|scientific name Acrobasis tricolorella |
common name Destructive Prune Worm
Not known in detail for Alberta, but the moth probably occurs in many kinds of parkland and open forest where suitable host plats are found.
All specimens in the E. H. Strickland museum have been collected in July and August, but the moth may occur in June as well, probably dependent on the spring and early summer weather.
A fairly small micro moth (wingspan > 25 mm), with a slender body and fairly broad wings. The forewings a triangular, narrow at base and broad at apex. The ground color of the forewing is gray dusted with white scales, with a conspicuous bi-colored brown and white basal cross-band, a small elongate discal spot, and a blackish and white apical zigzag band, the latter often with distal reddish-brown shading. The hind wings are broad and white with grayish margins.
The moth over winters as small larva on the host plant. It pupates in early summer and emerges as adult in mid and late summer. In north-western USA the moth can sometimes be a pest in prune orchards.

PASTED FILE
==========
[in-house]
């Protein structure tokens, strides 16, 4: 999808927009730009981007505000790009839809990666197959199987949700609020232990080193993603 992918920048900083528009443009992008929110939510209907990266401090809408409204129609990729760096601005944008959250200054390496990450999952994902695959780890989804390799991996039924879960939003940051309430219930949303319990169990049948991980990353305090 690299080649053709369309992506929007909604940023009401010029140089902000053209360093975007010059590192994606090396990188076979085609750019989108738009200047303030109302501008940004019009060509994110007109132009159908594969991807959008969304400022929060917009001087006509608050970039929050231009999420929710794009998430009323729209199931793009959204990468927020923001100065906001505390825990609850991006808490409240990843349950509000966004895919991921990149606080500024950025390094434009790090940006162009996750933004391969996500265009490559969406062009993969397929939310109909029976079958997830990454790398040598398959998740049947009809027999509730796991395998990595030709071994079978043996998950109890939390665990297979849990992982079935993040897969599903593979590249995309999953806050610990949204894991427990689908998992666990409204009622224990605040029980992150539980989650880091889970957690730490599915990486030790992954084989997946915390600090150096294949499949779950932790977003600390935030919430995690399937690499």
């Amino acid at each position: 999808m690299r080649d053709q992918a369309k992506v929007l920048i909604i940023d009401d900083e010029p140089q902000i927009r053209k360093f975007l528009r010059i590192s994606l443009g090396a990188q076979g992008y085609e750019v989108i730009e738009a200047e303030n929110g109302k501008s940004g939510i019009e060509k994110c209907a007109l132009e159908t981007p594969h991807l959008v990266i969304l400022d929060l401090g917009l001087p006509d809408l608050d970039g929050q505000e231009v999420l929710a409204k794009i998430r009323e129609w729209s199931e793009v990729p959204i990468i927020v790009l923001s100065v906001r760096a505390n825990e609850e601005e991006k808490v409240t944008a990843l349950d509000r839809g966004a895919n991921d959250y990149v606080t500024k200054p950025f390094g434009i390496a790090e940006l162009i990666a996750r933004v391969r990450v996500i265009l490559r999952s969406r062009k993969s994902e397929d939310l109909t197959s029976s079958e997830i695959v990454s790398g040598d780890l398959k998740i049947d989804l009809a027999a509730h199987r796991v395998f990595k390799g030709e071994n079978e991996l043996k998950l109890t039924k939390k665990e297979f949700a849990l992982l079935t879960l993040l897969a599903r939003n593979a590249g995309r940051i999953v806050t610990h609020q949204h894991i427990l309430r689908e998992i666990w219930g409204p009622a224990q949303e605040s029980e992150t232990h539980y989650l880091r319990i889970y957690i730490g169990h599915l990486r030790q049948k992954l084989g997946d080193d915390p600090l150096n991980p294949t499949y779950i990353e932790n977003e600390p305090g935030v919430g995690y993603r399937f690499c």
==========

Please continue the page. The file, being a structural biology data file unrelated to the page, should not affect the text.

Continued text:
Little is known about the status of A. tricolorella in Alberta, but it is not likely to be of any conservation concern.
The larvae generally feeds on buds and fruits of the genus Prunus (cherries and plums), but may feed on a variety of members of the rose-family such as Mountain Ash (Sorbus americana).
Widespread in southern Canada and northern USA. All specimens in the E. H. Strickland museum have been collected in Edmonton, but the moth likely occurs southern and central part of the province.
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